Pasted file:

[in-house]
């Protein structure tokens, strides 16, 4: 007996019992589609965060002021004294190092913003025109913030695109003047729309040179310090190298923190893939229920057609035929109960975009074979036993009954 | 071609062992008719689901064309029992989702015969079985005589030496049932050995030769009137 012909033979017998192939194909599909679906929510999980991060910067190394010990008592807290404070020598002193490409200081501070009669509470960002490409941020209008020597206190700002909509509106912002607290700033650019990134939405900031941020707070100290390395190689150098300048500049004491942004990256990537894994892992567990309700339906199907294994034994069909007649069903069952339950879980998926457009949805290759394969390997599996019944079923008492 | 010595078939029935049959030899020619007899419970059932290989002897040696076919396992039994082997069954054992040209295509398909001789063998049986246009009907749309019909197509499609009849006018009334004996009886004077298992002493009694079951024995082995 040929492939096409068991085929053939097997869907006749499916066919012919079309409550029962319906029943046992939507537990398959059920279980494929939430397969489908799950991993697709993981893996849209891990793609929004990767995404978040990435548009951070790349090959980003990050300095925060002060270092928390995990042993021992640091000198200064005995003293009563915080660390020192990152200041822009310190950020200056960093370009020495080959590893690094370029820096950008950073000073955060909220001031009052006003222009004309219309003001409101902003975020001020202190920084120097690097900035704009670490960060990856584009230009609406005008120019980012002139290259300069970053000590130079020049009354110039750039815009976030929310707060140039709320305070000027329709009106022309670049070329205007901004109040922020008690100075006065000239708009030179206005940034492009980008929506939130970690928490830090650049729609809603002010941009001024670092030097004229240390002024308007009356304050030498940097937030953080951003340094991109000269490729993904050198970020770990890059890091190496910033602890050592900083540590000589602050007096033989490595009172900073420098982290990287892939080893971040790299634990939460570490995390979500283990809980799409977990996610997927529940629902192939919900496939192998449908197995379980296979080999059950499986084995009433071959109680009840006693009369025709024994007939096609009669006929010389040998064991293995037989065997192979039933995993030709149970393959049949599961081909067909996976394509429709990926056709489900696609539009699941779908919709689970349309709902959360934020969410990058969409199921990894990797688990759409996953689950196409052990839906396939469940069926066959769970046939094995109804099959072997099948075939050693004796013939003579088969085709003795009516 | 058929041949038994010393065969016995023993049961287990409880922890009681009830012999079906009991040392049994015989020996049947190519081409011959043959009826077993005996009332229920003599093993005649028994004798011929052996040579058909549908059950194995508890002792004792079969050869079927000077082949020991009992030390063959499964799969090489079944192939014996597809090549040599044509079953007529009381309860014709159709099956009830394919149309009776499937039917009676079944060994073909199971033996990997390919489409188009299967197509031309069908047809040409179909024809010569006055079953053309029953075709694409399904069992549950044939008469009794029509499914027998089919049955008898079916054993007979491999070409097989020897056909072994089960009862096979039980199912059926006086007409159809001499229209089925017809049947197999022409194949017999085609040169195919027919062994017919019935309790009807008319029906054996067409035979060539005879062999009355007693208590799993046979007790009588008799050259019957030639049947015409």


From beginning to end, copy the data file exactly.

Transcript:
[in-house]
């Protein structure tokens, strides 16, 4: 007996019992589609965060002021004294190092913003025109913030695109003047729309040179310090190298923190893939229920057609035929109960975009074979036993009954 | 071609062992008719689901064309029992989702015969079985005589030496049932050995030769009137 012909033979017998192939194909599909679906929510999980991060910067190394010990008592807290404070020598002193490409200081501070009669509470960002490409941020209008020597206190700002909509509106912002607290700033650019990134939405900031941020707070100290390395190689150098300048500049004491942004990256990537894994892992567990309700339906199907294994034994069909007649069903069952339950879980998926457009949805290759394969390997599996019944079923008492 | 010595078939029935049959030899020619007899419970059932290989002897040696076919396992039994082997069954054992040209295509398909001789063998049986246009009907749309019909197509499609009849006018009334004996009886004077298992002493009694079951024995082995 040929492939096409068991085929053939097997869907006749499916066919012919079309409550029962319906029943046992939507537990398959059920279980494929939430397969489908799950991993697709993981893996849209891990793609929004990767995404978040990435548009951070790349090959980003990050300095925060002060270092928390995990042993021992640091000198200064005995003293009563915080660390020192990152200041822009310190950020200056960093370009020495080959590893690094370029820096950008950073000073955060909220001031009052006003222009004309219309003001409101902003975020001020202190920084120097690097900035704009670490960060990856584009230009609406005008120019980012002139290259300069970053000590130079020049009354110039750039815009976030929310707060140039709320305070000027329709009106022309670049070329205007901004109040922020008690100075006065000239708009030179206005940034492009980008929506939130970690928490830090650049729609809603002010941009001024670092030097004229240390002024308007009356304050030498940097937030953080951003340094991109000269490729993904050198970020770990890059890091190496910033602890050592900083540590000589602050007096033989490595009172900073420098982290990287892939080893971040790299634990939460570490995390979500283990809980799409977990996610997927529940629902192939919900496939192998449908197995379980296979080999059950499986084995009433071959109680009840006693009369025709024994007939096609009669006929010389040998064991293995037989065997192979039933995993030709149970393959049949599961081909067909996976394509429709990926056709489900696609539009699941779908919709689970349309709902959360934020969410990058969409199921990894990797688990759409996953689950196409052990839906396939469940069926066959769970046939094995109804099959072997099948075939050693004796013939003579088969085709003795009516 | 058929041949038994010393065969016995023993049961287990409880922890009681009830012999079906009991040392049994015989020996049947190519081409011959043959009826077993005996009332229920003599093993005649028994004798011929052996040579058909549908059950194995508890002792004792079969050869079927000077082949020991009992030390063959499964799969090489079944192939014996597809090549040599044509079953007529009381309860014709159709099956009830394919149309009776499937039917009676079944060994073909199971033996990997390919489409188009299967197509031309069908047809040409179909024809010569006055079953053309029953075709694409399904069992549950044939008469009794029509499914027998089919049955008898079916054993007979491999070409097989020897056909072994089960009862096979039980199912059926006086007409159809001499229209089925017809049947197999022409194949017999085609040169195919027919062994017919019935309790009807008319029906054996067409035979060539005879062999009355007693208590799993046979007790009588008799050259019957030639049947015409």